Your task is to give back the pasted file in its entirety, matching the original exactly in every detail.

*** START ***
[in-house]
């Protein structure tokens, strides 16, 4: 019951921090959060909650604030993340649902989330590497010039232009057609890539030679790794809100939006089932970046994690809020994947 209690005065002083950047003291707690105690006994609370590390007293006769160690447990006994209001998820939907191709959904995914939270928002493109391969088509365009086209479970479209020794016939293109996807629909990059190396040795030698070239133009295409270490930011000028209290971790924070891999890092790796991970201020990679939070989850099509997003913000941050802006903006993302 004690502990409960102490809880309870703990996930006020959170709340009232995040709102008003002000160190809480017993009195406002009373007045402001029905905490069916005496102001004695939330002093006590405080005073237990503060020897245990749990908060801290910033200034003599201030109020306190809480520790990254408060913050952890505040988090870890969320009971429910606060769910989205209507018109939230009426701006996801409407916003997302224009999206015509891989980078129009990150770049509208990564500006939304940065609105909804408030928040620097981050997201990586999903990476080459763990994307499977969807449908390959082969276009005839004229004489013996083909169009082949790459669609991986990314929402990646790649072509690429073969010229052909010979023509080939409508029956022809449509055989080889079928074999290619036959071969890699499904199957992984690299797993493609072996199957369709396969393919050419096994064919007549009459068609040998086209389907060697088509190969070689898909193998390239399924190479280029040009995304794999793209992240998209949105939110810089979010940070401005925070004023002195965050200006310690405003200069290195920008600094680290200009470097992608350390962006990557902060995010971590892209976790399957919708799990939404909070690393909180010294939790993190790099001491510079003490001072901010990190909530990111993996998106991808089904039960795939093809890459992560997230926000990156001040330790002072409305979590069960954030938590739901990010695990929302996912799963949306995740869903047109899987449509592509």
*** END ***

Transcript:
[in-house]
């Protein structure tokens, strides 16, 4: 019951921090959060909650604030993340649902989330590497010039232009057609890539030679790794809100939006089932970046994690809020994947 209690005065002083950047003291707690105690006994609370590390007293006769160690447990006994209001998820939907191709959904995914939270928002493109391969088509365009086209479970479209020794016939293109996807629909990059190396040795030698070239133009295409270490930011000028209290971790924070891999890092790796991970201020990679939070989850099509997003913000941050802006903006993302 004690502990409960102490809880309870703990996930006020959170709340009232995040709102008003002000160190809480017993009195406002009373007045402001029905905490069916005496102001004695939330002093006590405080005073237990503060020897245990749990908060801290910033200034003599201030109020306190809480520790990254408060913050952890505040988090870890969320009971429910606060769910989205209507018109939230009426701006996801409407916003997302224009999206015509891989980078129009990150770049509208990564500006939304940065609105909804408030928040620097981050997201990586999903990476080459763990994307499977969807449908390959082969276009005839004229004489013996083909169009082949790459669609991986990314929402990646790649072509690429073969010229052909010979023509080939409508029956022809449509055989080889079928074999290619036959071969890699499904199957992984690299797993493609072996199957369709396969393919050419096994064919007549009459068609040998086209389907060697088509190969070689898909193998390239399924190479280029040009995304794999793209992240998209949105939110810089979010940070401005925070004023002195965050200006310690405003200069290195920008600094680290200009470097992608350390962006990557902060995010971590892209976790399957919708799990939404909070690393909180010294939790993190790099001491510079003490001072901010990190909530990111993996998106991808089904039960795939093809890459992560997230926000990156001040330790002072409305979590069960954030938590739901990010695990929302996912799963949306995740869903047109899987449509592509």